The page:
Obviously, neither the Department of Agriculture nor the CDC represented any sort of local initiative. But the CDC was serious about passing control of the enterprises it was underwriting to the actual citizens of Greenbelt, and soon a local group, Greenbelt Consumer Services, had taken them over. The townspeople launched more cooperatives of their own: a health care association, a weekly newspaper, even a Gum Drop Co-op run by schoolchildren. Along with the cooperatives, Greenbelt enjoyed the comfortable self-regulation found in many small communities. As of 1940, its public library imposed more fines than the police did. The school was small, the firemen were volunteers, and there was no city jail. Even the council-manager government had a more democratic shadow: the Greenbelt Citizens' Association, which sponsored town meetings.

More significant, perhaps, was that the entity that invented Greenbelt was less and less comfortable with its creation. In
Greenbelt, Maryland: A Living Legacy of the New Deal (2001), the historian Cathy Knepper notes that the town "suffered repeated attacks from its creator, the federal government" in the decade following World War II, starting with a congressional investigation of cooperatives in 1947 and concluding with a McCarthy-era witch-hunt in which several naval employees who lived in Greenbelt were fired as security risks. (Rumors of subversives in the suburb actually predated the red scare. Many pacifists who had refused to fight in World War II had moved to Greenbelt, a town tolerant of political dissent if not of those who used their clotheslines after 4 p.m.) The biggest change, though, came when the feds decided to disentangle themselves from the town. "Federal officials originally described Greenbelt as a great social experiment," writes Knepper. "By the end of the war...officials regarded Greenbelt as a collection of houses that the government no longer wished to own."

In 1952, Congress sold off most of Greenbelt's public housing. A resident-owned co-op bought the bulk of it, along with 708 acres of the undeveloped land that surrounded the town and gave it its name. It was a privatization that even socialists could love: the transformation of a government town into a co-op community, with affordable housing and a liberal political culture. But if the feds were changing with the times, the cooperatives were too. Gradually, the city was going capitalist.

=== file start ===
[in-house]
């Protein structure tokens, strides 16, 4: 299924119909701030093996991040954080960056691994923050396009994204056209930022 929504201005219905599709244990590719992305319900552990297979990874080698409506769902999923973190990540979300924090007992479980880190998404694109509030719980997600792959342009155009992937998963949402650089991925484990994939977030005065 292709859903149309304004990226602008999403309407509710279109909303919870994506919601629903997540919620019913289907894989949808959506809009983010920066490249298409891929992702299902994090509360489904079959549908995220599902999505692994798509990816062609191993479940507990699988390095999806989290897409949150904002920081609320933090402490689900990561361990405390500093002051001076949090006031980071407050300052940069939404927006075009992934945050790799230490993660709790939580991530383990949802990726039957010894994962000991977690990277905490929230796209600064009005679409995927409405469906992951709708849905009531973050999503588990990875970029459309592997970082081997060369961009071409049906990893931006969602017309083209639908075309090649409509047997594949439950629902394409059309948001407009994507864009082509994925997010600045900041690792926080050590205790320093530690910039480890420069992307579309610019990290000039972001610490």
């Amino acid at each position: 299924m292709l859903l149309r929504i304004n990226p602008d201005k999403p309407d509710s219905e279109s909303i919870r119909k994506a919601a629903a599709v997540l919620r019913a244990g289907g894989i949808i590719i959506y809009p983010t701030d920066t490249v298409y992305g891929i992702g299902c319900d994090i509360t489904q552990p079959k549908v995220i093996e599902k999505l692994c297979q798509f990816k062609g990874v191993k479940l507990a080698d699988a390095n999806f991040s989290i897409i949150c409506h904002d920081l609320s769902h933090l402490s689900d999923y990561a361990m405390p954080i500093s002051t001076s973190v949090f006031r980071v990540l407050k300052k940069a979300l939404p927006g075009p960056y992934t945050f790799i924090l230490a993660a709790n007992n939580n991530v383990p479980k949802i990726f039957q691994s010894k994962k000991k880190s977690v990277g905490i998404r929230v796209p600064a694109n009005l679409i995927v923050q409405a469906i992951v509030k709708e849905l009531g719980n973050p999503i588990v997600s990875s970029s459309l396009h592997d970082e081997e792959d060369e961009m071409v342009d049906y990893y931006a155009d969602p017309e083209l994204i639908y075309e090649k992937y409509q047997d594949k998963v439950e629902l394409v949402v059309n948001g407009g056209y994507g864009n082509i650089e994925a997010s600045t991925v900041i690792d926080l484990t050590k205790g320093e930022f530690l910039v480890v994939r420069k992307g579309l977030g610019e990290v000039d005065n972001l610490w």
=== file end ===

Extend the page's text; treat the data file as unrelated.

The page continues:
Even as one co-op was buying up government houses and holding them in common, a second co-op was buying homes from the first and re-selling them to individual owners. More important: Unable to pay the taxes on the vacant land it owned, the Greenbelt housing cooperative sold it to a private developer. The ultimate result was a building boom that the Greenbelt faithful could not control.

Meanwhile, Greenbelt Consumer Services was evolving from an idealistic venture into a big business, expanding its operations into Takoma Park, Wheaton, and Washington. "Continuous expansion is a basic principle of cooperatives," the company's president wrote in 1952, "and of any business that wants to remain healthy." Power was centralized in the hands of management, which was regularly accused of making decisions without consulting the co-op's members. The company eventually moved its headquarters to Savage, Maryland, leaving Greenbelt behind in everything but name.

There is still a strong co-op movement in the town, but the phone book is filled with conventional businesses as well; and, as the history of Greenbelt Consumer Services shows, cooperatives can respond to market signals the same way other businesses do. Old Greenbelt still has a small-town flavor, but the city's outskirts have more in common with the rest of the region's sprawl. Federal money, too, still plays a role in Greenbelt, as it does in virtually every corner of America. But D.C. doesn't run the place anymore. With Washington just a short drive or subway ride away, the feds' chief role in the town is to sleep there.

American history is filled with tales like these. One crank or genius dreams up a new way of living, and suddenly a brand new village or compound or crash pad is attempting to realize his ideals. Decades later, the dream has either died or, more intriguingly, evolved, adjusting itself to changes both inside and outside the community. These experiments are not utopian in the sense of being perfect societies, or even necessarily of aspiring to perfection. But they fit Robert Nozick's idea of different social visions competing within a larger framework of freedom. In Anarchy, State, and Utopia, Nozick proposed "a wide and diverse range of communities which people can enter if they are admitted, leave if they wish to, shape according to their wishes; a society in which utopian experimentation can be tried, different styles of life can be lived, and alternative visions of the good can be individually or jointly pursued." Evidently, such parallel worlds are not just the stuff of philosophers' thought-experiments. They are scattered throughout the American past and present, constantly being born and dying, evolving in different directions and influencing the society around them.